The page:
Multispecies and Watershed Approaches to Freshwater Fish Conservation

Challenges and Opportunities to Apply Process-Based Restoration at Scales Appropriate to Anadromous Fishes

Kris M. Homel, Chris M. Lorion, and Benjamin J. Clemens

doi: https://doi.org/10.47886/9781934874578.ch22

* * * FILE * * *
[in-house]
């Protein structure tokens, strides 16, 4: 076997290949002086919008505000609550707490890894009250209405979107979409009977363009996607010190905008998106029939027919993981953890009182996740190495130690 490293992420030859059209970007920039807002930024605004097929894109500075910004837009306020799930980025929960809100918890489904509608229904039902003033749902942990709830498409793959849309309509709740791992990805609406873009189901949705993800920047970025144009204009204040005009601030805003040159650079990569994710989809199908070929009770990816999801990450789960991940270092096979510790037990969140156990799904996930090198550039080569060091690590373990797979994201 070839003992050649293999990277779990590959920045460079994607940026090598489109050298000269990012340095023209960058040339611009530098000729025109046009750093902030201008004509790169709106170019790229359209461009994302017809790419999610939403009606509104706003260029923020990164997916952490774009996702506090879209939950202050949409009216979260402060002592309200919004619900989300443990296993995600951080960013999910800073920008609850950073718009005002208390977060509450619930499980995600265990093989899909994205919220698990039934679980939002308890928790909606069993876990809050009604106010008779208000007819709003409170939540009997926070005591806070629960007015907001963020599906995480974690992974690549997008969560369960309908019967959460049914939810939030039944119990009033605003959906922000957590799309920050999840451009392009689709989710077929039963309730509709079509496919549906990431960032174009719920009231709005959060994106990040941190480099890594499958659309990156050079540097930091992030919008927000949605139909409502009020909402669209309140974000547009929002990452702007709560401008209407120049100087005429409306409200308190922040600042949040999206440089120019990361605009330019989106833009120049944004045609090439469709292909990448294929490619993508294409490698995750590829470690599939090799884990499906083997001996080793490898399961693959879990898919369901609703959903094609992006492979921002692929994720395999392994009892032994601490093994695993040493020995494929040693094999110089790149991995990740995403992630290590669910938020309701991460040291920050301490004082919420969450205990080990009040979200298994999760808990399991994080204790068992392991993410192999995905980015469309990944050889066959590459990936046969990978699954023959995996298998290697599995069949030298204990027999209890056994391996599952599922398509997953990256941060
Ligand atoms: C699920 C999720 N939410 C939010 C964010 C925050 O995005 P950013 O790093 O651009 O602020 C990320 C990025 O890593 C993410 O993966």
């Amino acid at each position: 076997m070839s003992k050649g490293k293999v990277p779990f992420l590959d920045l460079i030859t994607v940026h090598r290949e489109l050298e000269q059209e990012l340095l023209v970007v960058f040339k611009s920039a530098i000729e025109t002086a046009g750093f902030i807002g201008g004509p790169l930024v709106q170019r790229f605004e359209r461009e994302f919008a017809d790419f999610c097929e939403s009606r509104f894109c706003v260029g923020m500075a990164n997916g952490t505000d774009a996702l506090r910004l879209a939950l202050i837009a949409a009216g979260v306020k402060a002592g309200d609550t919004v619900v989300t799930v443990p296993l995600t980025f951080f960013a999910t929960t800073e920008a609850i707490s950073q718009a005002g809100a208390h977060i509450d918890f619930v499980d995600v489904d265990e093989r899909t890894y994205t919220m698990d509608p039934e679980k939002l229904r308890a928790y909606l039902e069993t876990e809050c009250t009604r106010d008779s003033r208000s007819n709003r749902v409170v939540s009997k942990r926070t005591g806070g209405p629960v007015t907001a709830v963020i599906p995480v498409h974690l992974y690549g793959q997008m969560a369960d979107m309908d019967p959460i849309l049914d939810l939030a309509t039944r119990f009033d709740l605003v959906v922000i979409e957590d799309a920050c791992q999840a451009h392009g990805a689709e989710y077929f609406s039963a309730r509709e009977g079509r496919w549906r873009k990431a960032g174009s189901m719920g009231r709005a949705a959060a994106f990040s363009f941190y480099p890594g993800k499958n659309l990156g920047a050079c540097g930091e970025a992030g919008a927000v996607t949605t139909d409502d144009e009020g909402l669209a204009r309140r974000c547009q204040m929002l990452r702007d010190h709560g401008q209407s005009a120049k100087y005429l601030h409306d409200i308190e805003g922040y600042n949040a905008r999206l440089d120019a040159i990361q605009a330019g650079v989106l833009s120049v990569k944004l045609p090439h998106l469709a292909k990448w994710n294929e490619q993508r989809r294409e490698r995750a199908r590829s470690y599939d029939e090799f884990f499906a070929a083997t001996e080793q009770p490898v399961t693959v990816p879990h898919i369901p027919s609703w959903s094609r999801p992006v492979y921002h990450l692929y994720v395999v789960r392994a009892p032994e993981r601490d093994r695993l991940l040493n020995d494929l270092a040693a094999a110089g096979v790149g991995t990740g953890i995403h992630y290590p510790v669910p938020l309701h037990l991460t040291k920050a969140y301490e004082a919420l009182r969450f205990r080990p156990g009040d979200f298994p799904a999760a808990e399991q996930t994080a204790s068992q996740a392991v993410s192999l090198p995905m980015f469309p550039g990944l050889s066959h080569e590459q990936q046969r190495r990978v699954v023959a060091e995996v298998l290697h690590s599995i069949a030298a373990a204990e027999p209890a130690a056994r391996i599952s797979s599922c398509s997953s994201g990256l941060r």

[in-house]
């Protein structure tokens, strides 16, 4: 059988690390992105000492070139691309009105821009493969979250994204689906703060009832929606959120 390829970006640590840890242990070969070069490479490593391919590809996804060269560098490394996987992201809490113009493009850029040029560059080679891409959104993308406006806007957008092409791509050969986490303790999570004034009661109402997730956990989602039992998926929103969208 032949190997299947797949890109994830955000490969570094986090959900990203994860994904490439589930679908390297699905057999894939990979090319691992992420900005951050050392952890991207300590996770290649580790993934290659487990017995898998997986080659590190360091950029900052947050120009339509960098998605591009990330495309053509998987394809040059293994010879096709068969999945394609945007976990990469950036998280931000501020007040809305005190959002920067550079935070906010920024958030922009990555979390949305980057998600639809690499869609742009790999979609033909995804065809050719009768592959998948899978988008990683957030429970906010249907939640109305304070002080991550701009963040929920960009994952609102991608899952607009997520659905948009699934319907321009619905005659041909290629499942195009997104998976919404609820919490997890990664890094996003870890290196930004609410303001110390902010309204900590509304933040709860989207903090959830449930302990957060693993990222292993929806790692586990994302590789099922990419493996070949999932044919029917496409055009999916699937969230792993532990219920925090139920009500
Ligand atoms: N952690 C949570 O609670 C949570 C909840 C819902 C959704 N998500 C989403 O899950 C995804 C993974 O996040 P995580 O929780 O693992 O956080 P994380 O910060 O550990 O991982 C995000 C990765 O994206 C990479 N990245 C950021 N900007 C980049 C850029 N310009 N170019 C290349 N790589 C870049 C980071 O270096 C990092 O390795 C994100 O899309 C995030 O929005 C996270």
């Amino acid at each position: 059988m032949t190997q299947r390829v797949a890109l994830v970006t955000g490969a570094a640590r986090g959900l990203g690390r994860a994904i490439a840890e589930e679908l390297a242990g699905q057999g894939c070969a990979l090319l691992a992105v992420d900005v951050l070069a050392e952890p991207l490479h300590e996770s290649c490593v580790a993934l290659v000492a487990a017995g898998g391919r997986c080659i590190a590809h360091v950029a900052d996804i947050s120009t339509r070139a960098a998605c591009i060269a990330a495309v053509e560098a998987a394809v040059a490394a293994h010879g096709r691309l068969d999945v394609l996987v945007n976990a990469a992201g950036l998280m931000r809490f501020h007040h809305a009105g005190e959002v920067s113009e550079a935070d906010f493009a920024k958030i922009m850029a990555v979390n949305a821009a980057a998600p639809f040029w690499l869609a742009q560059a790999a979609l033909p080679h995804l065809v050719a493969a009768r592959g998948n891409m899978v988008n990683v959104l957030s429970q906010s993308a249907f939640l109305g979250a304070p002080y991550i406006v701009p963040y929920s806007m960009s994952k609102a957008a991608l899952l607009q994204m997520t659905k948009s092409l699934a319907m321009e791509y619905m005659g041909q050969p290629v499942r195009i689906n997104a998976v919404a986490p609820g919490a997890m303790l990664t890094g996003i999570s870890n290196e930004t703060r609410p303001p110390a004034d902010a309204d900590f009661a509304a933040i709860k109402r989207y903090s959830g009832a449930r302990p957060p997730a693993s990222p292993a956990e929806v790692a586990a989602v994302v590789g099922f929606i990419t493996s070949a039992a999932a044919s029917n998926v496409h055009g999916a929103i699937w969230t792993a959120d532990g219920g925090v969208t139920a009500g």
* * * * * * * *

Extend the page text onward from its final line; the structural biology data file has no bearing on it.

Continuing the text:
Abstract—Habitat restoration in streams is critical to recovery of imperiled fishes. In the Pacific Northwest of North America, stream habitat restoration has focused primarily on anadromous salmonids Oncorhynchus spp. listed under the Endangered Species Act. Substantial restoration efforts have focused on the Oregon Coast evolutionary significant unit of Coho Salmon O. kisutch. However, many of these efforts have been local in scale (i.e., particular reaches within relatively small streams, high up in watersheds) and do not address habitat-forming processes at the watershed scale. Other anadromous species such as Chum Salmon O. keta and Pacific Lamprey Entosphenus tridentatus that co-occur in these watersheds are rarely targeted in habitat restoration yet are thought to benefit from restoration efforts for Coho Salmon. However, Chum Salmon and Pacific Lamprey tend to occur lower in watersheds than Coho Salmon, inhabit freshwater for different periods of time, and are therefore challenged by different limiting factors. As a result, benefits from restoration efforts for Coho Salmon may not be fully realized by Chum Salmon and Pacific Lamprey. Mounting evidence suggests that process-based restoration may yield substantial biological dividends for anadromous fishes. Although process-based restoration is still an area of active research, it does possess a stronger and more holistic conceptual foundation than restoration strategies aimed at creating particular channel forms. Process-based restoration addresses the geological, physical, chemical, climatic, and ecological processes that interact to form habitat mosaics to which anadromous fishes have adapted. Understanding and working within these processes throughout entire watersheds and downstream into the estuary has the potential to benefit multiple anadromous fishes and substantially improve the ecological functions of watersheds. We explore the range of habitat relationships expressed among three imperiled anadromous fishes—Coho Salmon, Chum Salmon, and Pacific Lamprey—and present case studies to illustrate the importance of implementing process-based restoration to address limiting factors in their freshwater habitats. We conclude by suggesting three main strategies to address restoration challenges and limitations: forming multidisciplinary collaborations of restoration practitioners, investing in education and outreach to build larger and more diverse constituencies, and developing spatial and organizational tools to expand restoration efforts to the watershed scale.